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PainOct 10, 2023

Genes may be responsible for one complex regional pain syndrome case in three, say researchers

One person in three with complex regional pain syndrome (CRPS) could have an underlying genetic susceptibility to the condition, according to an article published today (11 October) online in the Journal of Medical Genetics.

Because men are less likely that their female counterparts to have CRPS (by a ratio of three-four: one) – despite being more likely to have the four genetic variations implicated in a heightened risk – there may be gender-specific causes, say first author Samiha Shaikh from the Cambridge Institute for Medical Research and 16 co-authors.

Most cases of CRPS are triggered by an injury, with the skin of the affected body part becoming hypersensitive to a slight touch or temperature change. CRPS is difficult to treat, and – though it often improves with time – some people experience intense pain for many years. 

Why some people develop CRPS after an injury of a type that leaves others without it, remains clear. A heritable component to CRPS has been suggested, sparking the theory that some people might be genetically predisposed to the condition.

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Men are more likely to have genetic variants, yet are less likely to be affected by CRPS

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The mechanisms of the disease may vary in males and females

To explore this conundrum further, the researchers looked for variations in genes, formally known as single nucleotide polymorphisms (SNPs), in DNA samples from 34 people diagnosed with CRPS (discovery group). 

These were then searched for in 39 people with chronic back pain (comparison group), and then in another 50 people with CRPS (confirmatory group). The average age was mid-40s to mid-50s across all three groups, with a range of 20 to 86.

Our data support an underlying genetic predisposition to [CRPS] in up to a third of cases … further study of these genes and SNPs may catalyse the generation of personalised precision diagnosis and treatments [Samiha Shaikh et al]

A single SNP in each of four genes (ANO10, P2RX7, PRKAG1 and SLC12A9) was more common in those with CRPS in both the discovery and confirmatory groups than it was in the back-pain group. In all, 25 out of 84 patients (30 per cent) who had had CRPS for more than a year expressed these variations in at least one of the four genes. None of these variations was evident in those with back pain. 

More men than women expressed these genetic variations: eight out of 14 (57 per cent) vs 17 out of 70 (24 per cent) women – although this discrepancy would need to be confirmed in a larger group, say the researchers.  ‘This raises the possibility of different mechanisms of disease in males and females in [CRPS] and that therapeutic responses may also be influenced by sex,’ they write.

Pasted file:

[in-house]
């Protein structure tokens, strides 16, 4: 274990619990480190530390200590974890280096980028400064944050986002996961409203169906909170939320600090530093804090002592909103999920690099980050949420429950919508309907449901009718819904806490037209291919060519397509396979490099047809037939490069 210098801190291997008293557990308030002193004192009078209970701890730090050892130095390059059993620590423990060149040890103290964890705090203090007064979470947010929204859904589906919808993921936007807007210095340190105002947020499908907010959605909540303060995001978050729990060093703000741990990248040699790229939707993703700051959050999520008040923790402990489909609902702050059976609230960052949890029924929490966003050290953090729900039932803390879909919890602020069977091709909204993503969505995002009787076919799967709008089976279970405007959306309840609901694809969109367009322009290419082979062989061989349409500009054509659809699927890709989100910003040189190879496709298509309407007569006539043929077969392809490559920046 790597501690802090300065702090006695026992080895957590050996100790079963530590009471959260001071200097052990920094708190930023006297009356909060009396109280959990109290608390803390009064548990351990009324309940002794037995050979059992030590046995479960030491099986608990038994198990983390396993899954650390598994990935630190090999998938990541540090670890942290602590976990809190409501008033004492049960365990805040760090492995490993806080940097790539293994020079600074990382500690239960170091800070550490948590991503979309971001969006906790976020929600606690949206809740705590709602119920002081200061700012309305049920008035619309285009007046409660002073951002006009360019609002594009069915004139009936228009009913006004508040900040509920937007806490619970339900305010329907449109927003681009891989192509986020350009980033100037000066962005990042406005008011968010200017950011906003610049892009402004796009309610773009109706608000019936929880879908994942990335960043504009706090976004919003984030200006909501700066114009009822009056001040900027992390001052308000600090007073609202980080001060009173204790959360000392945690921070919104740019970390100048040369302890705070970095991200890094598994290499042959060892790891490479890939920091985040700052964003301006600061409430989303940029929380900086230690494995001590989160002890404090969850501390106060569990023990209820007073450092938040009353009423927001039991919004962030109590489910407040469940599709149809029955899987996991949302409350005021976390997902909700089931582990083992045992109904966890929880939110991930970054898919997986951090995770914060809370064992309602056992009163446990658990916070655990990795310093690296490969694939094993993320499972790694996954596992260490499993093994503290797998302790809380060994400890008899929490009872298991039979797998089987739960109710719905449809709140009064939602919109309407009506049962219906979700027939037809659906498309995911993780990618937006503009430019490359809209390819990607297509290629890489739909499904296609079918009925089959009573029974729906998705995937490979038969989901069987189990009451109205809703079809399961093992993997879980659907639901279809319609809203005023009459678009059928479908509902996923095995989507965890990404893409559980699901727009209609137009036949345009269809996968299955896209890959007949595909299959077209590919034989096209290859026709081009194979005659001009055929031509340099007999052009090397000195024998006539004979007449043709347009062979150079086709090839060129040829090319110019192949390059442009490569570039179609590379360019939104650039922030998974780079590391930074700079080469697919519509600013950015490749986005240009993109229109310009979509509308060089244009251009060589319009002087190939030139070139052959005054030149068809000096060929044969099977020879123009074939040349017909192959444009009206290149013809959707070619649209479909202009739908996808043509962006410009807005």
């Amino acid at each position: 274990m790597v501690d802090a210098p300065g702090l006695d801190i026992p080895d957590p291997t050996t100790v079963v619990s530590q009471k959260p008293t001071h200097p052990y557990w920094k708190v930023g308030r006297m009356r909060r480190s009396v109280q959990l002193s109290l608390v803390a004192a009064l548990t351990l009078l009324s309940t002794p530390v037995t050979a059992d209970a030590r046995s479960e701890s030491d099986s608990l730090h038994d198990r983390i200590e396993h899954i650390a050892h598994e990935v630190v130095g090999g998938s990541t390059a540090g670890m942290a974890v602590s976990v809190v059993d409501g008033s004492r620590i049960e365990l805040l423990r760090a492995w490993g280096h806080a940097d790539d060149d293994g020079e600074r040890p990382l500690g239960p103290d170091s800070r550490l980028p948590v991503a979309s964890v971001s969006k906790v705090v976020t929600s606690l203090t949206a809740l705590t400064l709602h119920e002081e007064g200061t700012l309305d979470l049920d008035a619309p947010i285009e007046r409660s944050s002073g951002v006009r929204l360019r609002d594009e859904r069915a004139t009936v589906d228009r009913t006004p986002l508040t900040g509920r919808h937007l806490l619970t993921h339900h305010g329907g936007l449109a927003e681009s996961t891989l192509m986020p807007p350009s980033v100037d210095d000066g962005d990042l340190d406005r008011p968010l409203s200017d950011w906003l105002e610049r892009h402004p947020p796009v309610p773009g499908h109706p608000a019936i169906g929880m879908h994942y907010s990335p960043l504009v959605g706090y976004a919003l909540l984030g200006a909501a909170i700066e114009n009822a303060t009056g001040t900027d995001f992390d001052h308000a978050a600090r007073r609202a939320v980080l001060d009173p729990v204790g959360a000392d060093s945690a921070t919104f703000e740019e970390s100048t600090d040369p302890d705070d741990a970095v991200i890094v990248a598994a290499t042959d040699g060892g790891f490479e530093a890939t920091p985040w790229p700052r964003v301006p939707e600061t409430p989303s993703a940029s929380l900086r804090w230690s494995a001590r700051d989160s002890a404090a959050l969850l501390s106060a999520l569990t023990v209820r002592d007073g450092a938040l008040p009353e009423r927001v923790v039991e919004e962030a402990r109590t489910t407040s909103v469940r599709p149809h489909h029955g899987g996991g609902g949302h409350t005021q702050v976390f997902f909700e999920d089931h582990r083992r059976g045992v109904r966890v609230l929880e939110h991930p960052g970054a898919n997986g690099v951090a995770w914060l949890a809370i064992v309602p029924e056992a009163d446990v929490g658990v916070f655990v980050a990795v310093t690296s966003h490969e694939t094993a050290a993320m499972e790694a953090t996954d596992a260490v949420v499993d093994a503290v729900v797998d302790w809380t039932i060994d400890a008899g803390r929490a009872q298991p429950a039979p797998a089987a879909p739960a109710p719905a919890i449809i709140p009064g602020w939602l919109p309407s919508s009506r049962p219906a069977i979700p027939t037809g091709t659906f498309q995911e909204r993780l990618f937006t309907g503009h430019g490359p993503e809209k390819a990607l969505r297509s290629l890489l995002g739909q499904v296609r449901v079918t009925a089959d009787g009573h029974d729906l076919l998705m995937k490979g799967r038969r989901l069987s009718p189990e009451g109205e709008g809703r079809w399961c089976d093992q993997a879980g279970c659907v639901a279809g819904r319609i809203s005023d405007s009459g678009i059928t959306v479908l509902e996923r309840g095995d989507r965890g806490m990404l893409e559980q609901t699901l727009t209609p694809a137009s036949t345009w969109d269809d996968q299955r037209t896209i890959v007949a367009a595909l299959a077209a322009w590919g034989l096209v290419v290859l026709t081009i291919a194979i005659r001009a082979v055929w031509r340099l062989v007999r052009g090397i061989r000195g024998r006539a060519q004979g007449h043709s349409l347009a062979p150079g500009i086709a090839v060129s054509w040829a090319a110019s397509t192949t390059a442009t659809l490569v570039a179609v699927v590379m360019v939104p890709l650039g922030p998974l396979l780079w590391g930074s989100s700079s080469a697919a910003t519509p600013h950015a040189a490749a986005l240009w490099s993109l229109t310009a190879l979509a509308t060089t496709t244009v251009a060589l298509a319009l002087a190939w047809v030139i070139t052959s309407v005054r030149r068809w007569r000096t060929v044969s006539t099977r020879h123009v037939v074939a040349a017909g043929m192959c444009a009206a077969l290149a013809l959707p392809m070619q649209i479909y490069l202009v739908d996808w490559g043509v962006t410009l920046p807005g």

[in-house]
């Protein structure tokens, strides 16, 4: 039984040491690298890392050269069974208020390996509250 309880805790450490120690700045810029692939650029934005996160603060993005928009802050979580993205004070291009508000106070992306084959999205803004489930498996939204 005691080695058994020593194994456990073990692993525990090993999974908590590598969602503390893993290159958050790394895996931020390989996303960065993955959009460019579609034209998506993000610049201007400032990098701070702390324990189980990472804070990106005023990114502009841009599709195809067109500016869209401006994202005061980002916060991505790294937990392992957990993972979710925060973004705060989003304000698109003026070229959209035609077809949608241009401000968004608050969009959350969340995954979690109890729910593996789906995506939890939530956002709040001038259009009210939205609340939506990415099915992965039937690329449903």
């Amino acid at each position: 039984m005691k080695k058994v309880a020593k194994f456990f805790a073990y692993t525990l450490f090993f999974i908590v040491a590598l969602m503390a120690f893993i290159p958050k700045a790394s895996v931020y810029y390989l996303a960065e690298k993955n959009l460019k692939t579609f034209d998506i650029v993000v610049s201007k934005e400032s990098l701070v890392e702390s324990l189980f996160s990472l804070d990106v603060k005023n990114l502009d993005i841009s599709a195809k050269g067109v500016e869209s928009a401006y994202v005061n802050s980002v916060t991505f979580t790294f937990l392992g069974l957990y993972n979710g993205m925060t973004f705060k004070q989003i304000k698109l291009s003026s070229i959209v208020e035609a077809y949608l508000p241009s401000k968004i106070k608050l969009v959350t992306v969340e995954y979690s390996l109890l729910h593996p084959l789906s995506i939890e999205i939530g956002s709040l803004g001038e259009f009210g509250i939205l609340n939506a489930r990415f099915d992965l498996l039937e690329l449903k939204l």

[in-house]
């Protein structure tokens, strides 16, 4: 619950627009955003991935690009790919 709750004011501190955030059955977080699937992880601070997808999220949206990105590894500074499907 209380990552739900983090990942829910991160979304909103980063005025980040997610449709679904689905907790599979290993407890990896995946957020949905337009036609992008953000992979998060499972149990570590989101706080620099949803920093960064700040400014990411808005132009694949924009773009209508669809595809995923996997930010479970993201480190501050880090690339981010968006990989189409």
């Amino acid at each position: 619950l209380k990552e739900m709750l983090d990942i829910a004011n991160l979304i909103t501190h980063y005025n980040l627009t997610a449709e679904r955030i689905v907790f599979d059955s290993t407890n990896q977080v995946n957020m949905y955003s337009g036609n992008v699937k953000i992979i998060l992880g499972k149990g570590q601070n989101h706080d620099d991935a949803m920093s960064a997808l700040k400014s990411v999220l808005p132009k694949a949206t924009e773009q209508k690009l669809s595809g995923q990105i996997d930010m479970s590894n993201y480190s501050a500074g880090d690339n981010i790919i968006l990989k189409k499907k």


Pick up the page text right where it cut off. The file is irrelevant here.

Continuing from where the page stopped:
Dr Shaikh and her colleagues note: ‘We acknowledge that our genetic results may be only part of the [CRPS] story; autoimmune disease is more common in women than men, and recent studies strongly suggest it could be causative in some cases of [CRPS].’

There may be plausible biological explanations for their findings, they suggest, as ANO10, P2RX7and SLC12A9 are expressed in immune cells in the peripheral nervous system, both of which are involved in the types of symptoms seen in people with CRPS  

And all four genes are normally expressed in macrophages – a type of white blood cell involved in the immune response – in healthy people, they note.

'Personalised precision diagnosis and treatments' could ensue

As the study was observational in nature, definitive conclusions about cause and effect cannot be made. Dr Shaikh and her colleagues also acknowledge that the sample sizes were relatively small, which may well have precluded other SNPs from being detected. In addition, the participants were mostly White. 

The authors conclude: ‘Our data support an underlying genetic predisposition to [CRPS] in up to a third of cases, with this effect being most prominent in males … Further study of these genes and SNPs may catalyse the generation of personalised precision diagnosis and treatments for [the condition].’ 

To read the full version of the article – titled Evidence of a genetic background predisposing to complex regional pain syndrome type 1 doi 10.1136/jmg-2023-109236 – click 

Author: Ian A McMillan
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